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Genetic disorder with craniofacial (craniosynostosis), neurologic, orthopedic and dermatologic anomalies.

Approximately 150 cases have been reported in the literature since the first description of the syndrome by V. Dubowitz in 1965.

Autosomal recessive.

The precise mechanisms leading to the very wide phenotypic presentations of the syndrome remain to be determined.

No biochemical characterization to confirm Dubowitz syndrome is available. Diagnosis is based on clinical features (mainly facial appearance), which show a high variability and may result in underdiagnosis of the disorder.

Very high variety of combinations of multiple anomalies may be present, which is at least in part responsible for the difficulties in confirming the diagnosis. Intrauterine and postnatal growth retardation and delayed osseous maturation lead to (proportionate) short stature in approximately 80% of patients. Mental retardation ranges from mild (common) to severe (rare), but average intelligence has been reported. Patients are often described as hyperactive with a short attention span (67%), stubborn, and shy. Muscular hypotonia is common (40%). Seizures are rare. Craniofacial anomalies may include microcephaly (with head circumference below the third percentile), premature craniosynostosis, distinctive, small face with high forehead, flat supraorbital ridge, short palpebral fissures, scanty or absent lateral part of the eyebrows, lateral telecanthus, hypertelorism, epicanthal folds, ptosis, blepharophimosis, and other ocular anomalies (e.g., strabismus, microphthalmia, iris hypoplasia, coloboma, and ocular albinism). The nasal tip is broad, and the ears are prominent or dysplastic. Micrognathia (may be severe) and retrognathia (rare), submucous cleft palate (44%), occasional velopharyngeal insufficiency, multiple dental problems (delayed eruption, missing teeth, extensive caries), and a high-pitched and hoarse voice (68%) have been described. Cardiovascular anomalies are rare but can occur in the form of coarctation of the aorta, aberrant subclavian artery (dysphagia lusoria), occlusion of the internal carotid artery, persistent ductus arteriosus, ventricular septal defect, and mitral valve prolapse. Patients often suffer from eczema (58%), which tends to improve with age; sparse hair; and pilonidal dimples. Brachyclinodactyly of the fifth finger is a constant feature, the joints are hyperextensible, and, patients occasionally present with scoliosis or spina bifida occulta. Genital abnormalities, such as cryptorchidism, hypospadias, and inguinal hernia, are common. Gastroesophageal reflux disease, vomiting, chronic diarrhea, or chronic obstipation may be present. Bone marrow hypoplasia may occur in up to 6% of patients, and case reports of fatal aplastic anemia exist. On the one hand, patients have increased susceptibility to recurrent infections (of upper airway, ears, and urinary tract, most likely secondary to IgA, IgG, and/or IgM deficiencies) and malignancies (leukemia, lymphoma, neuroblastoma, rhabdomyosarcoma). On the other hand, allergies are very frequent findings.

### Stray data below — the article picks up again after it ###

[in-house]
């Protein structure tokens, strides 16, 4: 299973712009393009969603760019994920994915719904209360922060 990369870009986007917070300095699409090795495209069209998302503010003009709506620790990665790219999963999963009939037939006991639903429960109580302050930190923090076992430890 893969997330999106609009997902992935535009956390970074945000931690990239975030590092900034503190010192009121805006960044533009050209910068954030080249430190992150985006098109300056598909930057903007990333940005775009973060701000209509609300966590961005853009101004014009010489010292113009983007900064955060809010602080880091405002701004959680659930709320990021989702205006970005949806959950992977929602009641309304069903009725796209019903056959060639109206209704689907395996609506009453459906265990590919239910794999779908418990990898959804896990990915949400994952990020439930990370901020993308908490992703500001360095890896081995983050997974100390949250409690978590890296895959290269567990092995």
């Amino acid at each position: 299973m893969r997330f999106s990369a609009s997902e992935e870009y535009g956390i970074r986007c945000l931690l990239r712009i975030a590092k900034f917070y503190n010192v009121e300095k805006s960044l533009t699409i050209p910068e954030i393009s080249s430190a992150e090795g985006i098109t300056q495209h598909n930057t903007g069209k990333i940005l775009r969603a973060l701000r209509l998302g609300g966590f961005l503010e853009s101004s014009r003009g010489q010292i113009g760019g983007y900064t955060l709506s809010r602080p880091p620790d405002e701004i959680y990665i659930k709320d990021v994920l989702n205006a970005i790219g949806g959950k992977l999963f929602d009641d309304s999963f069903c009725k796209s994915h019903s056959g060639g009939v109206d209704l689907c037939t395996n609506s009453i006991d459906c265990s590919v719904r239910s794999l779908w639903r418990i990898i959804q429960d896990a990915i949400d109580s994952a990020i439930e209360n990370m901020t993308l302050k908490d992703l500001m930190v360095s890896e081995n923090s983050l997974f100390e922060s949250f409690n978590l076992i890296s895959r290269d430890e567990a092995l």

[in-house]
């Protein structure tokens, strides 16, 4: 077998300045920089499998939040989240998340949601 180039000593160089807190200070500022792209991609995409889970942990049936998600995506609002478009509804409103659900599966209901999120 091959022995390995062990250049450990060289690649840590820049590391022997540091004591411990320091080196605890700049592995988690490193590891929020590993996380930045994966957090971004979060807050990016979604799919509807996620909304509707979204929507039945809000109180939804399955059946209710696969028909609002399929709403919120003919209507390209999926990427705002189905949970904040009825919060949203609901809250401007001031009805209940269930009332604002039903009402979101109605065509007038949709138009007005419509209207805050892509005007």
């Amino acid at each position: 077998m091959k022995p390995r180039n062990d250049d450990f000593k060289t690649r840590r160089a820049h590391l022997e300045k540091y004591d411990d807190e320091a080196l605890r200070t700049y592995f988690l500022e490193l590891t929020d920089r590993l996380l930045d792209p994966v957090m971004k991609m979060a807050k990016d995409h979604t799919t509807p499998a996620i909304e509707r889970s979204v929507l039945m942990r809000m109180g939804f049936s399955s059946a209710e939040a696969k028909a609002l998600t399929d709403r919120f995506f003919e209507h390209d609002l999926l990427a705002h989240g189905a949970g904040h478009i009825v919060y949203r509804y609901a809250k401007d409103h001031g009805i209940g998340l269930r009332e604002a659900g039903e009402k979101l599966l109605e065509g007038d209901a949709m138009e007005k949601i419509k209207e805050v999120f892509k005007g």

Obtain a full medical history and clinical assessment of the airway and the degree of muscular hypotonia. Request a pulmonary function test if any doubt about respiratory compromise exists. Ask about previous anesthesias and any related complications. Blood examination should include a complete blood count and a hemoglobin level (because of possible bone marrow hypoplasia, immunodeficiency). Check ...

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